Beyond surveys and payments, better physician–patient communication, trust lead to improved care delivery
Explore This IssueACEP Now: Vol 33 – No 04 – April 2014
The words “patient satisfaction” elicit a wide variety of emotions in emergency physicians. Some immediately become angry and feel like the entire concept has been foisted upon them by hospital administrators only interested in market share and the bottom line. Some feel victimized by the move on the part of the federal government and third-party payers to tie payment to quality and patients’ perceptions of their experience. Others feel that the push for patient satisfaction leads to physicians acquiescing to patients and giving them whatever they ask for, including opiate medication prescriptions or advanced imaging studies such as CTs or MRIs, when those prescriptions and diagnostic studies are truly not in patients’ best interests. For some, it is not the concept of patient satisfaction but rather how it is measured and then used as a quality metric to judge physicians that creates concern. However, others believe that patient satisfaction and clinical quality are intimately interdependent and so patient satisfaction is part and parcel of being an outstanding physician.
All of the above feelings have merit and should be addressed by our specialty as we continue to promote excellence in what we do. I have heard my colleagues say the following:
“Clinical quality is the real deal; this customer service stuff is the fluff stuff.”
“I am an excellent physician, highly trained and skilled at procedures; I can move patients; and my RVUs are among the highest in my group—why do I have to pay attention to this?”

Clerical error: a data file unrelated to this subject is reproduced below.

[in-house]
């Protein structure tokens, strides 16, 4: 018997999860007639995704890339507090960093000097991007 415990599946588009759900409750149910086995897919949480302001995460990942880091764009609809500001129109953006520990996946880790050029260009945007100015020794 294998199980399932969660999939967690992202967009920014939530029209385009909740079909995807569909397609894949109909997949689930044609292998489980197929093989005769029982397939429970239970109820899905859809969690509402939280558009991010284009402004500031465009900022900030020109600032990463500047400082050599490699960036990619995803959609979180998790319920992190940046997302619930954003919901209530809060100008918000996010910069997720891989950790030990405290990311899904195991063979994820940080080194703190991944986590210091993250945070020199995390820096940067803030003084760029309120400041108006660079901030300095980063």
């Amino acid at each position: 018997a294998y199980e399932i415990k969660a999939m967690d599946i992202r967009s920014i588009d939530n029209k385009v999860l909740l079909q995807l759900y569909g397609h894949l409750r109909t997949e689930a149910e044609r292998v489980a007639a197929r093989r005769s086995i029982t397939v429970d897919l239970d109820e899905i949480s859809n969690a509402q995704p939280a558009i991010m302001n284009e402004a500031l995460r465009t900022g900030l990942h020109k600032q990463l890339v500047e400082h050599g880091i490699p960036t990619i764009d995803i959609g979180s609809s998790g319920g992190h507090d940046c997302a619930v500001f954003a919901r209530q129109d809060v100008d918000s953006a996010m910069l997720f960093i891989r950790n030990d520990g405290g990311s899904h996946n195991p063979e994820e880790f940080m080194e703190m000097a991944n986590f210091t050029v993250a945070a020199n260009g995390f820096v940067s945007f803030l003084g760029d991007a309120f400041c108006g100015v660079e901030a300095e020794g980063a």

“These patient-satisfaction surveys are poorly devised, do not measure quality, and are not statistically valid.”
“My patients are different. We are a different kind of hospital (inner city with angry patients/suburban hospital with patients with high expectations/trauma center with a lot of homeless and drug-seeking patients) and should not be measured as others are.”
What does the literature say about the connection between patients’ perceptions of care and clinical outcomes? In a study published in the Archives of Internal Medicine in 2012 titled “The Cost of Satisfaction,” the authors concluded, “In a nationally representative sample, higher patient satisfaction was associated with less emergency department use but with greater inpatient use, higher overall healthcare and prescription drug expenditures, and increased mortality.”1
This article has been used by naysayers of patient satisfaction to suggest that the entire concept is misguided, and some quote a Forbes article based on that study published online in January 2013, “Why Rating Your Doctor Is Bad for Your Health.”2 The conclusion is that physicians are paying more attention to satisfying their patients than to treating them in an evidence-based manner and consequently their care costs more and they die more. This study, however, has serious methodological flaws: 1) They studied patient satisfaction only in the year 2000 (year 0) and never in the years when they studied cost and outcomes. 2) Prescription drug expenditures and hospital visits and admissions (cost) were studied only in 2001 (year 1) and never again, and mortality was studied in years 2001–2006 (years 1–6), during which years they never studied patient satisfaction or cost. Their conclusions have no legitimacy.